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SLAPCAT(8C)							   SLAPCAT(8C)

       slapcat - SLAPD database	to LDIF	utility

       /usr/local/sbin/slapcat	 [-afilter]  [-bsuffix]	 [-c]  [-ddebug-level]
       [-fslapd.conf] [-Fconfdir] [-g] [-HURI] [-lldif-file] [-ndbnum]	[-oop-
       tion[=value]] [-ssubtree-dn] [-v]

       Slapcat is used to generate an LDAP Directory Interchange Format	(LDIF)
       output based upon the contents of a slapd(8) database.	It  opens  the
       given  database	determined by the database number or suffix and	writes
       the corresponding LDIF to standard output or the	specified file.	 Data-
       bases  configured as subordinate	of this	one are	also output, unless -g
       is specified.

       The entry records are presented in database order, not  superior	 first
       order.	The  entry records will	include	all (user and operational) at-
       tributes	stored in the database.	 The entry records  will  not  include
       dynamically generated attributes	(such as subschemaSubentry).

       The  output  of	slapcat	is intended to be used as input	to slapadd(8).
       The output of slapcat cannot generally be used as input	to  ldapadd(1)
       or  other  LDAP clients without first editing the output.  This editing
       would normally include reordering the records into superior first order
       and removing no-user-modification operational attributes.

       -a filter
	      Only dump	entries	matching the asserted filter.  For example

	      slapcat -a \

	      will  dump  all but the "ou=People,dc=example,dc=com" subtree of
	      the   "dc=example,dc=com"	  database.    Deprecated;   use    -H
	      ldap:///???(filter) instead.

       -b suffix
	      Use the specified	suffix to determine which database to generate
	      output for.  The -b cannot be used in conjunction	 with  the  -n

       -c     Enable  continue	(ignore	errors)	mode.  Multiple	occorrences of
	      -c make slapcat(8) try harder.

       -d debug-level
	      Enable debugging messages	as defined  by	the  specified	debug-
	      level; see slapd(8) for details.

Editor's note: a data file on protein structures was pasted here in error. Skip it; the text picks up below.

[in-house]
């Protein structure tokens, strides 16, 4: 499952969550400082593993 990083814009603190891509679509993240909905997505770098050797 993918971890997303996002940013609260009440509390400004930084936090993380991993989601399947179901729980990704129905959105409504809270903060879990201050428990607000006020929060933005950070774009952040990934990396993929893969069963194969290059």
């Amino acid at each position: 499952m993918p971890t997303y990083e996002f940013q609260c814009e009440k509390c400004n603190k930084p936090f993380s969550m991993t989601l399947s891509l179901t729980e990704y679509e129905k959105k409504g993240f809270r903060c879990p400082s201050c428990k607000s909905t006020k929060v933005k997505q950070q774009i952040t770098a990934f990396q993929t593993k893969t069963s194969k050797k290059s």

-f slapd.conf
	      Specify an alternative slapd.conf(5) file.

       -F confdir
	      specify  a  config  directory.  If both -f and -F	are specified,
	      the config file will be read and converted to  config  directory
	      format  and  written to the specified directory.	If neither op-
	      tion is specified, an attempt to read the	default	config	direc-
	      tory  will be made before	trying to use the default config file.
	      If a valid config	directory exists then the default config  file
	      is ignored.

       -g     disable subordinate gluing.  Only	the specified database will be
	      processed, and not its glued subordinates	(if any).

       -H  URI
	      use dn, scope and	filter from URI	to only	 handle	 matching  en-

       -l ldif-file
	      Write LDIF to specified file instead of standard output.

       -n dbnum
	      Generate output for the dbnum-th database	listed in the configu-
	      ration file. The config database slapd-config(5),	is always  the
	      first database, so use -n	0 to select it.

	      The -n cannot be used in conjunction with	the -b option.

       -o option[=value]
	      Specify  an  option  with	a(n optional) value.  Possible generic
	      options/values are:

		     syslog=<subsystems>  (see `-s' in slapd(8))
		     syslog-level=<level> (see `-S' in slapd(8))
		     syslog-user=<user>	  (see `-l' in slapd(8))


	      n	is the number of columns allowed for the LDIF output
	      (n equal to 0 uses the default, corresponding to 78).
	      The minimum is 2,	leaving	space for one character	and one
	      continuation character.
	      Use no for no wrap.

       -s subtree-dn
	      Only dump	entries	in the subtree specified by this DN.
	      Implies -b subtree-dn if no
	      option is	given.
	      Deprecated; use -H ldap:///subtree-dn instead.

       -v     Enable verbose mode.

       For some	backend	types, your slapd(8) should not	be running (at	least,
       not  in	read-write mode) when you do this to ensure consistency	of the
       database. It is always safe  to	run  slapcat  with  the	 slapd-bdb(5),
       slapd-hdb(5), slapd-mdb(5), and slapd-null(5) backends.

       To  make	 a  text  backup  of  your SLAPD database and put it in	a file
       called ldif, give the command:

	    /usr/local/sbin/slapcat -l ldif

       ldap(3),	ldif(5), slapadd(8), ldapadd(1), slapd(8)

       "OpenLDAP Administrator's Guide"	(

       OpenLDAP	Software is developed and maintained by	The  OpenLDAP  Project
       <>.  OpenLDAP Software is derived from the Uni-
       versity of Michigan LDAP	3.3 Release.

OpenLDAP 2.4.59			  2021/06/03			   SLAPCAT(8C)


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